Tuesday, May 22, 2007

If Only the Mexicans were Irish...


One curious development in the immigration law debates is that Senator Edward Kennedy, one of the few remaining spokespersons for civil rights and justice in the U.S. Congress, has given his imprimatur to a piece of legislation that will deprive millions of the right to participate in democratic institutions that govern their homes and workplaces; require extortion payments of over $5,000 from the poorest members of our society to keep from being thrown out of the country or thrown in jail; and that makes special provisions for aliens who survive hurricanes or make apple cider, but has nothing to say about aliens who survive tornadoes or make pear juice.

The initial 360 page bill is filled with detailed instructions as to increasing the number of border agents (by 3,000), helicopters (at least 100) , boats (at least 250) and even police cars to be purchased (1 for every three agents to be replaced within 3 years--GM seems to have been at the table for this one), but has only the vaguest language when it comes to enforcing provisions that would prevent employers or government agents from exploiting and harassing those in their purview, citizens and aliens alike.

Moreover, the bill is presently being amended in ways that all are making silly piece of legislation even sillier and more harmful. For instance, the initial bill, introduced May 9, 2007, would have provided guest worker status to aliens for three years, renewable once. The amended bill requires guest workers to leave after two years, spend a year elsewhere, work in the USA two more years, return for one year, and work for two final years before being required to permanently leave. Later this week I will discuss other amendments that are being taken up.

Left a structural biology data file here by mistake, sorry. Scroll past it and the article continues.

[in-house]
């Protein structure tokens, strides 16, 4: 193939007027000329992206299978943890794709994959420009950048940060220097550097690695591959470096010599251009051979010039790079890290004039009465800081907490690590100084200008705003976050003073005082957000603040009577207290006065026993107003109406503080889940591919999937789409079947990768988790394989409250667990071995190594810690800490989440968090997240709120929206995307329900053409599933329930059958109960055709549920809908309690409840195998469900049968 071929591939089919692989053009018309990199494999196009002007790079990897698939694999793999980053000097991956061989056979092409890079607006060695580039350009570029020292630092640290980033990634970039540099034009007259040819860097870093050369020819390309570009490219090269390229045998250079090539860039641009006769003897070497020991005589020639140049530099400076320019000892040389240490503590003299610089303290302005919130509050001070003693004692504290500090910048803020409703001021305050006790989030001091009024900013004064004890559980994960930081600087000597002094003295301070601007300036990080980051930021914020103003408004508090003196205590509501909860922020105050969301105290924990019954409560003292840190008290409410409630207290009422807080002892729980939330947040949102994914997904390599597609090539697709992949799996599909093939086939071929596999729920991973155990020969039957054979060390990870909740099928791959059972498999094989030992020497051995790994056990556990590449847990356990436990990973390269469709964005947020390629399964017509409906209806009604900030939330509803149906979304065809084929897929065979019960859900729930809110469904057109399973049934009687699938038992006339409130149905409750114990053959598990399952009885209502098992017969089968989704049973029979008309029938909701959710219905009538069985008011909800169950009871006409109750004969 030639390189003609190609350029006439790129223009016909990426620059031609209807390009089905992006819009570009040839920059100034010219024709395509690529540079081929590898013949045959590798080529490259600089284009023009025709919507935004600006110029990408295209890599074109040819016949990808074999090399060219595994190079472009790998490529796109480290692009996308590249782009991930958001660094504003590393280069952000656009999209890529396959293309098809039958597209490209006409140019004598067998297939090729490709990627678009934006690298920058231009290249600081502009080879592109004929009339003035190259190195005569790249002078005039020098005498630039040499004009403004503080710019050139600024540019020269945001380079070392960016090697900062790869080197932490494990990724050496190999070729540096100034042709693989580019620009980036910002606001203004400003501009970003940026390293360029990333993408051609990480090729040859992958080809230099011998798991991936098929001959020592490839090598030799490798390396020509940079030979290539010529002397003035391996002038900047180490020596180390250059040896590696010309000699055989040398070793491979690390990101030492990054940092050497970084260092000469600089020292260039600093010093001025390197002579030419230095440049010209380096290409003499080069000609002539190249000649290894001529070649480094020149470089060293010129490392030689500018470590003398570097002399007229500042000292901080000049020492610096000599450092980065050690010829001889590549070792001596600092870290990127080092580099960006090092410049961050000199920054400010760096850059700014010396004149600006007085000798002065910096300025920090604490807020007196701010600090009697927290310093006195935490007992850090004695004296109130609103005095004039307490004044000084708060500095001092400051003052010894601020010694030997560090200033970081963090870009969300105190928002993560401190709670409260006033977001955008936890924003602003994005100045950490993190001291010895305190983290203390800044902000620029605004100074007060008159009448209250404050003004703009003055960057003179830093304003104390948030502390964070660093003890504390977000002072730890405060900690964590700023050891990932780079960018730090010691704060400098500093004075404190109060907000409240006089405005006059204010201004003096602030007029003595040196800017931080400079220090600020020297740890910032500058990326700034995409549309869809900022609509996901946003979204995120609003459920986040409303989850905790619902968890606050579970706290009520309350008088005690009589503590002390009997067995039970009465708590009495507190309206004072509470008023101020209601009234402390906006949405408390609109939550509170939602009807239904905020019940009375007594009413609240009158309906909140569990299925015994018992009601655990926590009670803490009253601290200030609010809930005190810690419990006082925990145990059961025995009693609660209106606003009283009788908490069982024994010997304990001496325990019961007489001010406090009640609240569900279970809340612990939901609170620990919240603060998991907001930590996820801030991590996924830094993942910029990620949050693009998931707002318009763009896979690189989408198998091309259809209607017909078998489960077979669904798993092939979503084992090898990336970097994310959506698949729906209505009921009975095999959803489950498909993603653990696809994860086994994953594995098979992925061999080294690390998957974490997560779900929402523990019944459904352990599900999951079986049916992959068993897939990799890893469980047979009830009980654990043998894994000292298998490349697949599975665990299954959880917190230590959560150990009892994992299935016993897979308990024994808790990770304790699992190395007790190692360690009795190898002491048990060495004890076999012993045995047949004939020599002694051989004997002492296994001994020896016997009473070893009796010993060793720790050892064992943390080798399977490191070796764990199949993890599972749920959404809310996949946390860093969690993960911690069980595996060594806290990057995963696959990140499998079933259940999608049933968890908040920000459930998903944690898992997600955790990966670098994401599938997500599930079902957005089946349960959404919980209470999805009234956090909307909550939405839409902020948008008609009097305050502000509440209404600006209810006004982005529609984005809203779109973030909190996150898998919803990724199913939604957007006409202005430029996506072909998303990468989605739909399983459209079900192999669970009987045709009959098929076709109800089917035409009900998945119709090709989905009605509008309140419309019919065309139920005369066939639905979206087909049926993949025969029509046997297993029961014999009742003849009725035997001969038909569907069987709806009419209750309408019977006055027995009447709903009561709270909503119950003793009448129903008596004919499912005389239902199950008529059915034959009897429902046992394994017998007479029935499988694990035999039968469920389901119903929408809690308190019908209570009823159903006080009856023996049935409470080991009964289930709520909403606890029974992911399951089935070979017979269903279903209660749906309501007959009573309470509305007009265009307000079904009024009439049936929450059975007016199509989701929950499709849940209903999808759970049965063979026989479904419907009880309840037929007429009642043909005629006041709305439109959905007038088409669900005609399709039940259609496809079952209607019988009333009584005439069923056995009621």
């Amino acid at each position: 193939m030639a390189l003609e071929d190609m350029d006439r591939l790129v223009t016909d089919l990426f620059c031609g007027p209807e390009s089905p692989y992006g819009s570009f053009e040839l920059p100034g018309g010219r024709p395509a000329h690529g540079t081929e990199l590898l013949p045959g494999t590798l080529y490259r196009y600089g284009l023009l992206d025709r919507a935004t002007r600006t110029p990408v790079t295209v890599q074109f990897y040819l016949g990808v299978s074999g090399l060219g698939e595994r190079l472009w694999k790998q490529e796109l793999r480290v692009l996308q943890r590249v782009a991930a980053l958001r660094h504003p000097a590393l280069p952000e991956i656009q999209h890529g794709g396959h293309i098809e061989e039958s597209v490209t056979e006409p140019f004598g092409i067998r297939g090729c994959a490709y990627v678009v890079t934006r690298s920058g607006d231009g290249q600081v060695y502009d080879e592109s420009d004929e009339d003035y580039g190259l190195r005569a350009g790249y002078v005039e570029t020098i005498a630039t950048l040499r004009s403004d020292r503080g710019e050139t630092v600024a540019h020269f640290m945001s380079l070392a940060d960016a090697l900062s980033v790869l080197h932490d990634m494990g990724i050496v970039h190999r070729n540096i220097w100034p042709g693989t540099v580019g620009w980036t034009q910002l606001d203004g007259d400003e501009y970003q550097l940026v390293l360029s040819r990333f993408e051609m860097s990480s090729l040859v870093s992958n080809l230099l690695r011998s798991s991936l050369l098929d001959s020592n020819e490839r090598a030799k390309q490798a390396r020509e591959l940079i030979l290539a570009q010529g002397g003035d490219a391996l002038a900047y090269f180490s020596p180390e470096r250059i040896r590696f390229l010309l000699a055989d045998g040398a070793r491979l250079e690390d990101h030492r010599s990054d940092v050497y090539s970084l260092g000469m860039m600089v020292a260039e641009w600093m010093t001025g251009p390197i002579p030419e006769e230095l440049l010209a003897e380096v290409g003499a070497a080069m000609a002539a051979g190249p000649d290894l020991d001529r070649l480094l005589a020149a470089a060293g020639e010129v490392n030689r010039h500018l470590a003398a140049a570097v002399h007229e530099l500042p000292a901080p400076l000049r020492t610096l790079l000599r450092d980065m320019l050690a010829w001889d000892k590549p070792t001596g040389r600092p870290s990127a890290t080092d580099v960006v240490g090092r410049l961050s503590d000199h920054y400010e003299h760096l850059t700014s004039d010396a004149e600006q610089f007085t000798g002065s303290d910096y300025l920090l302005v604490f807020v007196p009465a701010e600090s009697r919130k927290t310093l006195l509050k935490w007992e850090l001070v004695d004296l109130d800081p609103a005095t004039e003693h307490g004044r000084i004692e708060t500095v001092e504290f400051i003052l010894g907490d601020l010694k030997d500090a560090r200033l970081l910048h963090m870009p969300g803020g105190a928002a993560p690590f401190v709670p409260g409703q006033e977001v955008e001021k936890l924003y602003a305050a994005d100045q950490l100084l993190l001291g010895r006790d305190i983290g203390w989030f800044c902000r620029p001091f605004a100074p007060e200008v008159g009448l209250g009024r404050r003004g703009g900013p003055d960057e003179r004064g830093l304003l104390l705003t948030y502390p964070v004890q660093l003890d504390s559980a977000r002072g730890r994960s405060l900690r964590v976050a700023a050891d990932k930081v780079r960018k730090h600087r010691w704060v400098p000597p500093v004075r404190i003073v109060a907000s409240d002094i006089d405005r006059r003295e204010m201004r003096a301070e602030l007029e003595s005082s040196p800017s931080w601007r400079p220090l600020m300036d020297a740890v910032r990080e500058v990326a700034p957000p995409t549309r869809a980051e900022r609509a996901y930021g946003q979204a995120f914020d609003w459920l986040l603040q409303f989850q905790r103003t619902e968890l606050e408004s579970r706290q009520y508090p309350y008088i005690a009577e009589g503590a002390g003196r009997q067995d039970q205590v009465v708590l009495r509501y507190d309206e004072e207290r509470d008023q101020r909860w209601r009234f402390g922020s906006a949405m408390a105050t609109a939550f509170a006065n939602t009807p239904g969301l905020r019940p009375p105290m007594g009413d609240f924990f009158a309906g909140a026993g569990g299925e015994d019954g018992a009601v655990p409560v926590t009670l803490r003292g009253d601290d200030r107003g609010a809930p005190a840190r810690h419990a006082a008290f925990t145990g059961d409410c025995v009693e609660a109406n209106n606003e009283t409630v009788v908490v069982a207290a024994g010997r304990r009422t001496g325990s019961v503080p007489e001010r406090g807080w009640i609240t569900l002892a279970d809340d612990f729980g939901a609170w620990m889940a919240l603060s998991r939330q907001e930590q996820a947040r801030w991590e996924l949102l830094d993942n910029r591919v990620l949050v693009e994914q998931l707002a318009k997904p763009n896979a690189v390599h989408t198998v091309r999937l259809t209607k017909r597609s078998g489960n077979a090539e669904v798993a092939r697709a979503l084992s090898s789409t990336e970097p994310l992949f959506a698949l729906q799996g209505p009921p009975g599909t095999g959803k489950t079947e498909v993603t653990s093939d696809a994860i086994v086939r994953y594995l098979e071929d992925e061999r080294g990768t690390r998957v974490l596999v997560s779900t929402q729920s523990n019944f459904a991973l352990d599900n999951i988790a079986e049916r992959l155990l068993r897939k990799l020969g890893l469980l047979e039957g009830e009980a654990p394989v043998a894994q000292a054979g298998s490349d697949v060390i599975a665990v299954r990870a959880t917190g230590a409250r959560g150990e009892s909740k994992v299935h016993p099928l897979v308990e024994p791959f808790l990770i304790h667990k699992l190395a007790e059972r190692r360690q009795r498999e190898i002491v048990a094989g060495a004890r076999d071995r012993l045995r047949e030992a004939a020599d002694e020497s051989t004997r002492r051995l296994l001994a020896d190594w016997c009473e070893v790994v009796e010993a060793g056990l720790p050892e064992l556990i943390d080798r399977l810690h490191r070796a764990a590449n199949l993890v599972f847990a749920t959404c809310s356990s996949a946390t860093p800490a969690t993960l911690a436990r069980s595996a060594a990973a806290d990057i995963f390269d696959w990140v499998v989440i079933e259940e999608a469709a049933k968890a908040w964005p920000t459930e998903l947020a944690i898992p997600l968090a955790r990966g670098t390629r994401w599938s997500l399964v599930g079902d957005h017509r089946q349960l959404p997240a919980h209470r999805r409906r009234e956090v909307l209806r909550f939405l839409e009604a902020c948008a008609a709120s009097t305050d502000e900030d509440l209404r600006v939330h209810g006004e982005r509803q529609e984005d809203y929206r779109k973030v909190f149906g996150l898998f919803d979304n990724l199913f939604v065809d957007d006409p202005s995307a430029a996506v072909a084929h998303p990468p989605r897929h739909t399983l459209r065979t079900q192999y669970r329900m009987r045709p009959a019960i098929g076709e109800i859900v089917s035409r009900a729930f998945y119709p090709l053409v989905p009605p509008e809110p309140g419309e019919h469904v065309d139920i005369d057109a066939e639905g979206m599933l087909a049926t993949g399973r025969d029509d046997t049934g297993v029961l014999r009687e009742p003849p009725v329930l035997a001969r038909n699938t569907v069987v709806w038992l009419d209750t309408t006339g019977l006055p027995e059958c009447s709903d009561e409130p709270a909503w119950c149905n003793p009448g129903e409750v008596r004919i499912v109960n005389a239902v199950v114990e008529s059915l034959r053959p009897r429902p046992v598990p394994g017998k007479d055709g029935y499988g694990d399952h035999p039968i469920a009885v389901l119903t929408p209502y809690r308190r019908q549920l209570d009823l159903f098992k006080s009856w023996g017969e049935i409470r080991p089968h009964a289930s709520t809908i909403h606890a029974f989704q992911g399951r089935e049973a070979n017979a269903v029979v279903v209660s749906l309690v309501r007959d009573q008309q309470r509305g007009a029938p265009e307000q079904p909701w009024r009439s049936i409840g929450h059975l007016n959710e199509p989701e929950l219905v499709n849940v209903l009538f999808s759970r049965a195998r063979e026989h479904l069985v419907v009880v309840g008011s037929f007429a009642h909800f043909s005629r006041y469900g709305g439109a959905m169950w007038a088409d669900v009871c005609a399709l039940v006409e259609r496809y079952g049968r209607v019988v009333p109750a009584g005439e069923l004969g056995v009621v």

With the enthusiastic support of Senator Kennedy, supporting two measures introduced by other Irish senators, Irish undocumented workers were quickly legalized and the country that was alloted the highest number of green card lottery slots in the 1980s and 1990s was ... Ireland. A report published in the journal International Migration states:
During the severe Irish recession of 1980–85 a resurgence in Irish outflows resulted in a large undocumented Irish population in the US. Most of this population was later legalized as a result of special legislation that targeted the Irish.

And, according to researchers Ruth Wasem and Karmen Ester:

From FY1992 to FY1994, the State Department conducted a lottery for 40,000 immigrant visas that were available to natives of countries that have been “adversely affected” by the 1965 amendments to the INA that ended the country quota system. According to §132 of the 1990 Act, 40% (16,000) of these “transitional” diversity visas each year were earmarked for natives of Ireland.
Kennedy's role was in this legislation was crucial. Here's what the Christian Science Monitor editorial said of the immigration program in 1991:
"It is largely the creation of Sen. Edward Kennedy (D) of Massachusetts, at the instigation of the Irish lobby. As Irish applicants will receive 40 percent of the lottery visas for the first three years, the scheme can be regarded principally as an amnesty program for illegal Irish immigrants." October 21, 1991 (p. 20), from Lexis-Nexis

Why is Kennedy not urging the same system for Mexicans, giving the undocumented workers here the right to remain without penalty in disproportion to their present numbers? Why is Kennedy supporting a Draconian and unworkable plan to harm today's undocumented workers? Now that his previous legislation has already given legal status to Irish workers here illegally, now that Ireland has had a period of terrific economic growth and people are moving from the USA to Ireland, Kennedy seems to have decided that economic migrants are a bad idea. It seems pretty obvious that if the Mexicans were Irish, Kennedy would never have supported this bill.

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